CAMPANELLA: School choice and kids’ safety: Preventing bullying

Educational freedom not just about academics

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When people think of school choice, they think of parents selecting new, rigorous, challenging schools for their children.

For some parents, though, the need for choice isn’t just about academics. It’s about the safety — both physical and emotional — of their children.

Through my work, I’ve met parents who fall into every camp — parents who yearn for more academically challenging schools for their children, parents who want to remove their children from persistently violent schools and parents who recognize that without switching schools for their kids, their children will be emotionally tortured — bullied — by mean kids.

Robust school choice can help children escape bullying, and it’s time for people who are engaged in our national discussion about this issue to embrace meaningful, bold and unrestrained school choice for all families.

Parents should have the option to send their children to a great traditional public school, a public charter school, a private school, a magnet school or an online academy. The bottom line is this: No children should ever be forced to attend schools that don’t work for them. Even if a school works for 99 percent of the students attending it, if it doesn’t work for your child — you deserve options.

When parents can select the right schools for their children, they can put their children in a caring, nurturing, safer environment. They can make it clear to school administrators that they want their children looked after, treated with respect and dignity. In the process, as schools begin competing for children, administrators will be forced to address the concerns of parents more quickly on issues that directly impact the well-being of young people, like bullying or violence.

School choice doesn’t just help kids who are being bullied. It can actually provide a lifeline for kids who are, for whatever reason, mistreating others. I’ve heard from families about how taking a seemingly violent child out of one school and providing him or her individualized attention in another environment can change a child’s life and encourage kindness and compassion.

Is school choice the only solution to bullying or to school violence? No. Still, it is one solution.

Ruthanne Johnson’s story is what made me think about this issue anew, and made me realize that bullying isn’t just the latest Hollywood issue du jour.

Ruthanne spoke recently at National School Choice Week’s whistle-stop tour event in Toledo, Ohio. She spoke eloquently and poignantly about how she was bullied by a cadre of mean kids. Ruthanne is a sweet, beautiful girl with a loving family. She’s outgoing and friendly. For some reason, she was targeted.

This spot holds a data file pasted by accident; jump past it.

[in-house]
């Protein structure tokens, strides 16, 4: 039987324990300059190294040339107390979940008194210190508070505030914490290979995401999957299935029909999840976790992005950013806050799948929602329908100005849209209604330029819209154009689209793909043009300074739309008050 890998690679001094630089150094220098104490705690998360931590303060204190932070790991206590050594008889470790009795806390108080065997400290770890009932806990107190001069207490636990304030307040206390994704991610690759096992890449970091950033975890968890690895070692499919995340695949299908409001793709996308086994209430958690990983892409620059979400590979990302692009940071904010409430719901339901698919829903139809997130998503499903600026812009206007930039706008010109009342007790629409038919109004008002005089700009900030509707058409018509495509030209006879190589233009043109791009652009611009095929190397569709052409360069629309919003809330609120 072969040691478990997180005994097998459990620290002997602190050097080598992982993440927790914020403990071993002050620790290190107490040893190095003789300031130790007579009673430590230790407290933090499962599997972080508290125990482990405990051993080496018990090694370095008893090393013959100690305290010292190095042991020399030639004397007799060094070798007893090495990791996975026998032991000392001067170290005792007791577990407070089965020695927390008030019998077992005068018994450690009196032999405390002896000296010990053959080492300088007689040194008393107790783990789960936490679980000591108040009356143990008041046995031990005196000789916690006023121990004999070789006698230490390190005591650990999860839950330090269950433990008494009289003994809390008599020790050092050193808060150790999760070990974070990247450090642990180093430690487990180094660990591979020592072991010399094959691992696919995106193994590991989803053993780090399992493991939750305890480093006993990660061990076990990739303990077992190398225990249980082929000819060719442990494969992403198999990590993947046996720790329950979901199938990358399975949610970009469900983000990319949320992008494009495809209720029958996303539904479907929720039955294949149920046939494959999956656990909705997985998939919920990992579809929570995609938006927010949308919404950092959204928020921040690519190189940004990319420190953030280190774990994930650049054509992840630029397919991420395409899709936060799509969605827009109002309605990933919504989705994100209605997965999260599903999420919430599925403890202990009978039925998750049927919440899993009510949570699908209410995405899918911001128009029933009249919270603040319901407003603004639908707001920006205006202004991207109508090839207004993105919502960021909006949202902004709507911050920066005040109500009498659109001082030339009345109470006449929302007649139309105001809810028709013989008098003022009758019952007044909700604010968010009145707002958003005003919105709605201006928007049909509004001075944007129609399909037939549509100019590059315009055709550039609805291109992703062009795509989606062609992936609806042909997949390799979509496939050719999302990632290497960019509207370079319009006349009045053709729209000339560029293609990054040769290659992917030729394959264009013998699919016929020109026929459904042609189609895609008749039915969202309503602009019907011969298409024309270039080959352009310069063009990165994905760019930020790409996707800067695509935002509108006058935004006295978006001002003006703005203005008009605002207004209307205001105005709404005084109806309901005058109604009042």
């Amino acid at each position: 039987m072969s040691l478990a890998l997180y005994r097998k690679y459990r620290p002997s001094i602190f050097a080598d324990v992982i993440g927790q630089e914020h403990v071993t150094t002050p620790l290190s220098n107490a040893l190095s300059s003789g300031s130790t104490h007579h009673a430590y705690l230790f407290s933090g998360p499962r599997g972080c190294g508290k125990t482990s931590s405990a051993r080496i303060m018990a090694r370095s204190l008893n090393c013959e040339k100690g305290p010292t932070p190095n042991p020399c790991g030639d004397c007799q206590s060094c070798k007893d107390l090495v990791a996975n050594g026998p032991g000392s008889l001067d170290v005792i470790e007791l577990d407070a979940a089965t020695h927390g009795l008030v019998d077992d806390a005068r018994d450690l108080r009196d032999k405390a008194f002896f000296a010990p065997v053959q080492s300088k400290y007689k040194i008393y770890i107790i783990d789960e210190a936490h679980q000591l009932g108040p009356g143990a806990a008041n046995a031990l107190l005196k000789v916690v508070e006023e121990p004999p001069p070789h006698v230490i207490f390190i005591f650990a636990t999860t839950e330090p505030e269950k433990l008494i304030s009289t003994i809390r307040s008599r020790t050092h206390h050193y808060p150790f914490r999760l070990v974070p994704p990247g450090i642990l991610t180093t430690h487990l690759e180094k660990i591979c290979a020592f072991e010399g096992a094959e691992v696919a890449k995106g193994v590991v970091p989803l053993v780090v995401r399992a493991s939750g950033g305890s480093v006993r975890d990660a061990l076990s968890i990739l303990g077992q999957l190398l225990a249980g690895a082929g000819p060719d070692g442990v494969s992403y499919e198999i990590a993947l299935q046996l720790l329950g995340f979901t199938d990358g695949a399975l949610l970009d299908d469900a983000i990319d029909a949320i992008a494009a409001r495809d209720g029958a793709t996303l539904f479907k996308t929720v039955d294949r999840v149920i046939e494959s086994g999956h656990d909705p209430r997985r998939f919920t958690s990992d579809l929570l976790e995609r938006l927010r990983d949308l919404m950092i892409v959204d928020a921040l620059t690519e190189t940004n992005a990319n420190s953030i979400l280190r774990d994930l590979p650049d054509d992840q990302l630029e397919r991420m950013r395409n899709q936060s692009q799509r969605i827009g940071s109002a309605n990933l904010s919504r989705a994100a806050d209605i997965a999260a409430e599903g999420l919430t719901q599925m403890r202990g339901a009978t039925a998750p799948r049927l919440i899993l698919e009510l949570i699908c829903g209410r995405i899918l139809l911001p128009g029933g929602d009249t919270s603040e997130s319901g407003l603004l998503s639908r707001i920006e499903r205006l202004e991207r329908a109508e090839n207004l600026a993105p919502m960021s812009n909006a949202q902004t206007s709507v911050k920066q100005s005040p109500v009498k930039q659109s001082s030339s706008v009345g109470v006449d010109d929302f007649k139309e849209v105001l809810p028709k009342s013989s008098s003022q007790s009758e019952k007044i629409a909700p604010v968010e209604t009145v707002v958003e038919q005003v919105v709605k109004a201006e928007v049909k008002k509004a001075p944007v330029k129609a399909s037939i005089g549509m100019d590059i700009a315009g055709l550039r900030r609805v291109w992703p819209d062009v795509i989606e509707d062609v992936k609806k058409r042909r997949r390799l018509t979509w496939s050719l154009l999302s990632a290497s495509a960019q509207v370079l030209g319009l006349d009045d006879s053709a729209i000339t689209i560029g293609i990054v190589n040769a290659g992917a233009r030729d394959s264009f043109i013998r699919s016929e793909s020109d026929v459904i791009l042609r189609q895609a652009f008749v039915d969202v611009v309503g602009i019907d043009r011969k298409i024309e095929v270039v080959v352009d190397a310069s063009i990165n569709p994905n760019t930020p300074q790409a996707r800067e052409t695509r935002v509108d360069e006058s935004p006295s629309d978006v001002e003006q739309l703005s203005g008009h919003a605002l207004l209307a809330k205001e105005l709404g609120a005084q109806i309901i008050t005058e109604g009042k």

My heart broke for Ruthanne and her mom. In reality, she and her family don’t need or want pity. They’re tackling this challenge — the need to end bullying and empower children to stand up for themselves — together. Ruthanne took her experience and created a nonprofit, the Be You Foundation, to educate and inspire other children who are facing tough times at school, and to speak out in favor of educational choice for families.

Aside from their own unique courage and ability to turn around a challenging situation, what kept hope alive for Ruthanne’s family was the fact that they had sway over their school, and their school’s administration, because of Ohio’s robust and diverse school choice policies. Ruthanne’s parents could have switched schools for her, but her situation got better — because her parents had leverage.

Now, Ruthanne is speaking out, empowering kids and families, and supporting an expansion of school choice for children. As Ruthanne says, it’s hard to “be you” if you’re in a school that doesn’t work for you. I couldn’t agree more.

There are hundreds of thousands of children who are bullied in our country, who aren’t treated by their classmates with the dignity and respect that every human being deserves.

When parents have greater power over the schools their children attend, kids have hope. With empowered parents come empowered children like Ruthanne, who are willing to take obstacles, overcome them and empower others. For the sake of our future, America needs more Ruthanne Johnsons. We need more adults who are willing to recognize that robust school choice can provide an essential solution to a crisis that plagues many families. We have no greater calling.

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